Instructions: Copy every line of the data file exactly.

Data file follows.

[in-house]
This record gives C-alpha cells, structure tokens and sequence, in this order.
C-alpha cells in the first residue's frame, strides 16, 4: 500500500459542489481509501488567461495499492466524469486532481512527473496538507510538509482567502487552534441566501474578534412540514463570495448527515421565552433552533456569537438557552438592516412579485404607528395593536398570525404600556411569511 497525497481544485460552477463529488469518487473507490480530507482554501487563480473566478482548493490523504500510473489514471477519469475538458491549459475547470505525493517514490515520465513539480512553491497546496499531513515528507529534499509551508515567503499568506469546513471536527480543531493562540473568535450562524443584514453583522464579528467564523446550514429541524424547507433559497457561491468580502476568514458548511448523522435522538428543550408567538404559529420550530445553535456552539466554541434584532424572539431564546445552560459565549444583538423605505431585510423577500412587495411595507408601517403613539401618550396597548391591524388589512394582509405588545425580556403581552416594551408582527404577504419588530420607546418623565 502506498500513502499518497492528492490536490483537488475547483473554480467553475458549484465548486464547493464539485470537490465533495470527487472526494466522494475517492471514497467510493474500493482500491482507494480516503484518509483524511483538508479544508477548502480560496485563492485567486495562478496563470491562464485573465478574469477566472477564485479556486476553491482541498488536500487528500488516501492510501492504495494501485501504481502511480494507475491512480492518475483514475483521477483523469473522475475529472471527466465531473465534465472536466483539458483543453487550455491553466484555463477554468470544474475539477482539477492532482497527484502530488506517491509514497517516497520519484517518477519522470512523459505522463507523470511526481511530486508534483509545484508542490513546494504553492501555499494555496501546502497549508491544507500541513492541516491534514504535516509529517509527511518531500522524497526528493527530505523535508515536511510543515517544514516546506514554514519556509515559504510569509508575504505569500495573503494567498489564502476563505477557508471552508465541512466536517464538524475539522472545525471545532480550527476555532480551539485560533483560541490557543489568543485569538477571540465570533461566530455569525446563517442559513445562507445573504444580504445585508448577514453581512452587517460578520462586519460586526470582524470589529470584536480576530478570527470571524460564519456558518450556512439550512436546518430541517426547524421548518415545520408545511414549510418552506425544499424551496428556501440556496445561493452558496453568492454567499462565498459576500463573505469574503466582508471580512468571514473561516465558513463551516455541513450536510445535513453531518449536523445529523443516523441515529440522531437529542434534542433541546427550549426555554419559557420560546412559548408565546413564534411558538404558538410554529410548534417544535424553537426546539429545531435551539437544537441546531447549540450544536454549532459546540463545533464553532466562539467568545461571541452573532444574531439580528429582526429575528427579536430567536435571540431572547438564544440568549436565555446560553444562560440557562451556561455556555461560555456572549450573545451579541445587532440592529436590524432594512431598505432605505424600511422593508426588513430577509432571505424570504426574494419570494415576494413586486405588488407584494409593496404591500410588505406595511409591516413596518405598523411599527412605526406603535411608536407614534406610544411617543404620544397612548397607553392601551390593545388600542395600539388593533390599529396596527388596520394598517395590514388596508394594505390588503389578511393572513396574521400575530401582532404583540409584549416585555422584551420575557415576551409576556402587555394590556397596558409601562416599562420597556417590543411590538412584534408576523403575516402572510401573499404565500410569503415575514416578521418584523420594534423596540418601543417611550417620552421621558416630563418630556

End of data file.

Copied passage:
[in-house]
This record gives C-alpha cells, structure tokens and sequence, in this order.
C-alpha cells in the first residue's frame, strides 16, 4: 500500500459542489481509501488567461495499492466524469486532481512527473496538507510538509482567502487552534441566501474578534412540514463570495448527515421565552433552533456569537438557552438592516412579485404607528395593536398570525404600556411569511 497525497481544485460552477463529488469518487473507490480530507482554501487563480473566478482548493490523504500510473489514471477519469475538458491549459475547470505525493517514490515520465513539480512553491497546496499531513515528507529534499509551508515567503499568506469546513471536527480543531493562540473568535450562524443584514453583522464579528467564523446550514429541524424547507433559497457561491468580502476568514458548511448523522435522538428543550408567538404559529420550530445553535456552539466554541434584532424572539431564546445552560459565549444583538423605505431585510423577500412587495411595507408601517403613539401618550396597548391591524388589512394582509405588545425580556403581552416594551408582527404577504419588530420607546418623565 502506498500513502499518497492528492490536490483537488475547483473554480467553475458549484465548486464547493464539485470537490465533495470527487472526494466522494475517492471514497467510493474500493482500491482507494480516503484518509483524511483538508479544508477548502480560496485563492485567486495562478496563470491562464485573465478574469477566472477564485479556486476553491482541498488536500487528500488516501492510501492504495494501485501504481502511480494507475491512480492518475483514475483521477483523469473522475475529472471527466465531473465534465472536466483539458483543453487550455491553466484555463477554468470544474475539477482539477492532482497527484502530488506517491509514497517516497520519484517518477519522470512523459505522463507523470511526481511530486508534483509545484508542490513546494504553492501555499494555496501546502497549508491544507500541513492541516491534514504535516509529517509527511518531500522524497526528493527530505523535508515536511510543515517544514516546506514554514519556509515559504510569509508575504505569500495573503494567498489564502476563505477557508471552508465541512466536517464538524475539522472545525471545532480550527476555532480551539485560533483560541490557543489568543485569538477571540465570533461566530455569525446563517442559513445562507445573504444580504445585508448577514453581512452587517460578520462586519460586526470582524470589529470584536480576530478570527470571524460564519456558518450556512439550512436546518430541517426547524421548518415545520408545511414549510418552506425544499424551496428556501440556496445561493452558496453568492454567499462565498459576500463573505469574503466582508471580512468571514473561516465558513463551516455541513450536510445535513453531518449536523445529523443516523441515529440522531437529542434534542433541546427550549426555554419559557420560546412559548408565546413564534411558538404558538410554529410548534417544535424553537426546539429545531435551539437544537441546531447549540450544536454549532459546540463545533464553532466562539467568545461571541452573532444574531439580528429582526429575528427579536430567536435571540431572547438564544440568549436565555446560553444562560440557562451556561455556555461560555456572549450573545451579541445587532440592529436590524432594512431598505432605505424600511422593508426588513430577509432571505424570504426574494419570494415576494413586486405588488407584494409593496404591500410588505406595511409591516413596518405598523411599527412605526406603535411608536407614534406610544411617543404620544397612548397607553392601551390593545388600542395600539388593533390599529396596527388596520394598517395590514388596508394594505390588503389578511393572513396574521400575530401582532404583540409584549416585555422584551420575557415576551409576556402587555394590556397596558409601562416599562420597556417590543411590538412584534408576523403575516402572510401573499404565500410569503415575514416578521418584523420594534423596540418601543417611550417620552421621558416630563418630556